Adult squash vine borer moths are active for a relatively short period, typically from late spring to early summer, but their impact on squash plants can be devastating. Effective management strategies, such as physical barriers, BT oil and timely intervention, are essential for protecting squash crops from the destructive effects of squash vine borers.


Bacillus thuringiensis, shortened to BT, is a gram-positive bacterium that, during the process of sporulation, produces parasporal crystal proteins having insecticidal activity. These proteins are known as cry toxins.

When the bacteria is consumed by certain insects, the toxic crystal is released in the insect's highly alkaline gut, blocking the system that protects the pest's stomach from its own digestive juices.

Simply put, this is a bacteria found in the ground that is then fermented to disrupt the chemical composition of the stomach of soft bodied bugs such as leaf borers. In the same way kombucha is fermented to help our gut health, this is fermented to disrupt the gut health of plant destroying bugs.

The stomach is penetrated, and the insect dies by poisoning from the stomach contents and the spores themselves. This same mechanism is what makes BT harmless to birds, fish and mammals whose acidic gut conditions aren't effected by the bacteria's effect.

It is important to use this monthly during the growing season to get a head start on combating squash borers, and and don't forget to also spray the ground where the moths lay the eggs of the squash borers. Rotate where you plant your squashes yearly to help decrease the moths from laying their eggs in the same location every year during the fall/winter months, giving you a head start on combating the squash borers.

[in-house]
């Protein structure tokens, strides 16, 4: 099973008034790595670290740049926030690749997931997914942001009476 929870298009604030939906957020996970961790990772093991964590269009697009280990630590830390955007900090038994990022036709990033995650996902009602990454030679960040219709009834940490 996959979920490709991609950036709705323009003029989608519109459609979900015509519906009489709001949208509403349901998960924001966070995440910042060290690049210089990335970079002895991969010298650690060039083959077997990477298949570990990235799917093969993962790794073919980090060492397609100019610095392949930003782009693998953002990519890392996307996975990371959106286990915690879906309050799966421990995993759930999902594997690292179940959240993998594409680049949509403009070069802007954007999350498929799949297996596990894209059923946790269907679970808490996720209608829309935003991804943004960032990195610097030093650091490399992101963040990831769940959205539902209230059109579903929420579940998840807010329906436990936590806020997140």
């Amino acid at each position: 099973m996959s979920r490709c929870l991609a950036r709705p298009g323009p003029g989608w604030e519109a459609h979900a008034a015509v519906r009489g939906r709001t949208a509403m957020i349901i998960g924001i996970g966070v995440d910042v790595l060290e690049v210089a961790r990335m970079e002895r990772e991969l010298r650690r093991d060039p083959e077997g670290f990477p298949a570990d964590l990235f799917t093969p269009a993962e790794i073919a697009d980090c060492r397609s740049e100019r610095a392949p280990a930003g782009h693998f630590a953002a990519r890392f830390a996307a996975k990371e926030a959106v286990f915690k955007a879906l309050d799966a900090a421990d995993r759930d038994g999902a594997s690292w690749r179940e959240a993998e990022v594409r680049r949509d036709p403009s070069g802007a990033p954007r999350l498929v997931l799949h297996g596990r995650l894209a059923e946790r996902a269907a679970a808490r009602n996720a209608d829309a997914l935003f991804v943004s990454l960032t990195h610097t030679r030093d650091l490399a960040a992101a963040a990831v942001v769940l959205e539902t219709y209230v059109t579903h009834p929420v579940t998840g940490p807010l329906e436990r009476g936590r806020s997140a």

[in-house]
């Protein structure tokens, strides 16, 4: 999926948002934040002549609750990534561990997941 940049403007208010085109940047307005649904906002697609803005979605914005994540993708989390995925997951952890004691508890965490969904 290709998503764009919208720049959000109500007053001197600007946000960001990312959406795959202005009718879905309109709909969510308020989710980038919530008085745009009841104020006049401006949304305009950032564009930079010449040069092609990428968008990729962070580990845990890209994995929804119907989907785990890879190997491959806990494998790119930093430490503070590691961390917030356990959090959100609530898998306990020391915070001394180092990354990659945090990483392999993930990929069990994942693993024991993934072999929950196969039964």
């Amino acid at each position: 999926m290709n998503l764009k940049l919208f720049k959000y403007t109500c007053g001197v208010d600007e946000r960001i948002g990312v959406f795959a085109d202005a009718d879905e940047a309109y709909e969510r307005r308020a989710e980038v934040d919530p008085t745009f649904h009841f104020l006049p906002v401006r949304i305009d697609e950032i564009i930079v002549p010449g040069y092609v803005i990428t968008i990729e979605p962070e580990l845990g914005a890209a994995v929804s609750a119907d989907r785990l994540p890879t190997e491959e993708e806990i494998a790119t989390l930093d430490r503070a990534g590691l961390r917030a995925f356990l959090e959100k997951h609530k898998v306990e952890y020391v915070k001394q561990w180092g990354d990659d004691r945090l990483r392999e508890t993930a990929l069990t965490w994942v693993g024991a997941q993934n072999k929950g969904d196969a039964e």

Pick squash when it's smaller. This is when the seeds are small and squash tastes best.

XXL squash are impressive but harder to navigate in the culinary world. These are produced when a squash/melon is left on the vine past its prime, AKA those squash you forget about, don't see or come back to after a few days away to find have grown massively.

It's exciting and huge but tough and bitter with giant seeds that are not nearly as good as the young tender ones. Squash contains a chemical called cucurbitacin, which is what makes melon varieties bitter and just yuck.

Fun fact: Plants naturally produce this chemical to make it nasty to bugs so their seeds can grow and reseed.


Cultivating squash in your own backyard offers an abundant harvest of organic homegrown squash. By selecting suitable varieties, providing optimal growing conditions and implementing pest management strategies, you can enjoy a successful squash harvest year after year. Whether you're a novice gardener or an experienced enthusiast, squash gardening in Southern Alabama is a rewarding endeavor that can enhance your culinary experiences and promote healthy living.